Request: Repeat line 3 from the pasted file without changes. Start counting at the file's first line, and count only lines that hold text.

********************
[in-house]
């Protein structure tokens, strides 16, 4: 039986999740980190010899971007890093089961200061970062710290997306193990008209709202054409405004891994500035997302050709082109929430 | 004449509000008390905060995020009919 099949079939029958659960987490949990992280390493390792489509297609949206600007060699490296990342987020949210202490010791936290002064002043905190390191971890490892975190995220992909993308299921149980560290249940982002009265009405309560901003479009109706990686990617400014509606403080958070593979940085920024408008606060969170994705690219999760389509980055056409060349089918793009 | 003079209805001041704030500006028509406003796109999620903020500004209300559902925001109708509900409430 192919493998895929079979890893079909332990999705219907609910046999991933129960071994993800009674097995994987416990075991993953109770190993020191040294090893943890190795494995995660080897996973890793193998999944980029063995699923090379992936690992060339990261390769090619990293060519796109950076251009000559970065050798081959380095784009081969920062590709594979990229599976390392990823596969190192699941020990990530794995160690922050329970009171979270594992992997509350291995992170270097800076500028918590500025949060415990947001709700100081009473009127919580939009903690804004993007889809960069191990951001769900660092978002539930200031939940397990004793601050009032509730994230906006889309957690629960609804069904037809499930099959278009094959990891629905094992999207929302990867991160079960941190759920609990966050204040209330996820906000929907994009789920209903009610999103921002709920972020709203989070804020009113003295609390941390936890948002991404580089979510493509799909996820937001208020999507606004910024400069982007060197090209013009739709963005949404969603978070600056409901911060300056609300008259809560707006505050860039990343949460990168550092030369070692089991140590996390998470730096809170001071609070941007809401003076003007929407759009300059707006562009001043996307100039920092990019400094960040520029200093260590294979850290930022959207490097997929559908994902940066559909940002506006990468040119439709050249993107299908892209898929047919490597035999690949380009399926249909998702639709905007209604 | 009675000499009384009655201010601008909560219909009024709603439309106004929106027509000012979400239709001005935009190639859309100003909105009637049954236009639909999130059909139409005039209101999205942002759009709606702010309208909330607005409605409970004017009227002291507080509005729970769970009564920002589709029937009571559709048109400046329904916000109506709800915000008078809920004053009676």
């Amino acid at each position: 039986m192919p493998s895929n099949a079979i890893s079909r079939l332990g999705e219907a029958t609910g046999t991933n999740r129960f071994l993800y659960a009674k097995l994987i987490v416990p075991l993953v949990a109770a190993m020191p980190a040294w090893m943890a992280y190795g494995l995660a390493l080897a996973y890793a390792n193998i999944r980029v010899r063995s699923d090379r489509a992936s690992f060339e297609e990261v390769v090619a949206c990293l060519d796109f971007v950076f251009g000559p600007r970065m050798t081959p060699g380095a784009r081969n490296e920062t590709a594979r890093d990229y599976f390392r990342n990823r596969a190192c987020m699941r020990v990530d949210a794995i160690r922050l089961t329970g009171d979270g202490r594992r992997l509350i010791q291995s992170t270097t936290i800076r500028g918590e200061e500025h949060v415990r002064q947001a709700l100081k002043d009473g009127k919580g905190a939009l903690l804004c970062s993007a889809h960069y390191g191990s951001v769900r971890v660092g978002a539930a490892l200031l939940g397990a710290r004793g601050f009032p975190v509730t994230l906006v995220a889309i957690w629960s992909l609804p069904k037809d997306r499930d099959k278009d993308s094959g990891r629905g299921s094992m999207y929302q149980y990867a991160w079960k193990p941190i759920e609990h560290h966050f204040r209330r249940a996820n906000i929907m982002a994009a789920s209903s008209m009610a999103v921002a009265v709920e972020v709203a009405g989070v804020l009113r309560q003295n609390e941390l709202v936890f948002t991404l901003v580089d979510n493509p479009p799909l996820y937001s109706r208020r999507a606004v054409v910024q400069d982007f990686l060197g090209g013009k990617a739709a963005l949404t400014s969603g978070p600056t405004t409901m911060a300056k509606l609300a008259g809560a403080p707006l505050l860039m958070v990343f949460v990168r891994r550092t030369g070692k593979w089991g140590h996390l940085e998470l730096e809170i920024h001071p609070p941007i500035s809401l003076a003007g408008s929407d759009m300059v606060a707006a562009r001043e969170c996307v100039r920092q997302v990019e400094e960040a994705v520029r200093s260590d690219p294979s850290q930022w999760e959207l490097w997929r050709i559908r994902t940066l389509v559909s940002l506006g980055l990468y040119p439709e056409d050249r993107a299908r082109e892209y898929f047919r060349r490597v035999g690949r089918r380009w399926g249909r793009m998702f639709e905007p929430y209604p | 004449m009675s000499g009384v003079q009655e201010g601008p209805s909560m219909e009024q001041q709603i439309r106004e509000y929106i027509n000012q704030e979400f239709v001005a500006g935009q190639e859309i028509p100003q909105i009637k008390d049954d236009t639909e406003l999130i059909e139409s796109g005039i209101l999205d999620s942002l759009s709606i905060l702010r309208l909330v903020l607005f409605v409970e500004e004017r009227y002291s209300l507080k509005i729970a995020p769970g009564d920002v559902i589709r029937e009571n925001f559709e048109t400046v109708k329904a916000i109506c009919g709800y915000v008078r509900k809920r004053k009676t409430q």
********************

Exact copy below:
């Amino acid at each position: 039986m192919p493998s895929n099949a079979i890893s079909r079939l332990g999705e219907a029958t609910g046999t991933n999740r129960f071994l993800y659960a009674k097995l994987i987490v416990p075991l993953v949990a109770a190993m020191p980190a040294w090893m943890a992280y190795g494995l995660a390493l080897a996973y890793a390792n193998i999944r980029v010899r063995s699923d090379r489509a992936s690992f060339e297609e990261v390769v090619a949206c990293l060519d796109f971007v950076f251009g000559p600007r970065m050798t081959p060699g380095a784009r081969n490296e920062t590709a594979r890093d990229y599976f390392r990342n990823r596969a190192c987020m699941r020990v990530d949210a794995i160690r922050l089961t329970g009171d979270g202490r594992r992997l509350i010791q291995s992170t270097t936290i800076r500028g918590e200061e500025h949060v415990r002064q947001a709700l100081k002043d009473g009127k919580g905190a939009l903690l804004c970062s993007a889809h960069y390191g191990s951001v769900r971890v660092g978002a539930a490892l200031l939940g397990a710290r004793g601050f009032p975190v509730t994230l906006v995220a889309i957690w629960s992909l609804p069904k037809d997306r499930d099959k278009d993308s094959g990891r629905g299921s094992m999207y929302q149980y990867a991160w079960k193990p941190i759920e609990h560290h966050f204040r209330r249940a996820n906000i929907m982002a994009a789920s209903s008209m009610a999103v921002a009265v709920e972020v709203a009405g989070v804020l009113r309560q003295n609390e941390l709202v936890f948002t991404l901003v580089d979510n493509p479009p799909l996820y937001s109706r208020r999507a606004v054409v910024q400069d982007f990686l060197g090209g013009k990617a739709a963005l949404t400014s969603g978070p600056t405004t409901m911060a300056k509606l609300a008259g809560a403080p707006l505050l860039m958070v990343f949460v990168r891994r550092t030369g070692k593979w089991g140590h996390l940085e998470l730096e809170i920024h001071p609070p941007i500035s809401l003076a003007g408008s929407d759009m300059v606060a707006a562009r001043e969170c996307v100039r920092q997302v990019e400094e960040a994705v520029r200093s260590d690219p294979s850290q930022w999760e959207l490097w997929r050709i559908r994902t940066l389509v559909s940002l506006g980055l990468y040119p439709e056409d050249r993107a299908r082109e892209y898929f047919r060349r490597v035999g690949r089918r380009w399926g249909r793009m998702f639709e905007p929430y209604p | 004449m009675s000499g009384v003079q009655e201010g601008p209805s909560m219909e009024q001041q709603i439309r106004e509000y929106i027509n000012q704030e979400f239709v001005a500006g935009q190639e859309i028509p100003q909105i009637k008390d049954d236009t639909e406003l999130i059909e139409s796109g005039i209101l999205d999620s942002l759009s709606i905060l702010r309208l909330v903020l607005f409605v409970e500004e004017r009227y002291s209300l507080k509005i729970a995020p769970g009564d920002v559902i589709r029937e009571n925001f559709e048109t400046v109708k329904a916000i109506c009919g709800y915000v008078r509900k809920r004053k009676t409430q």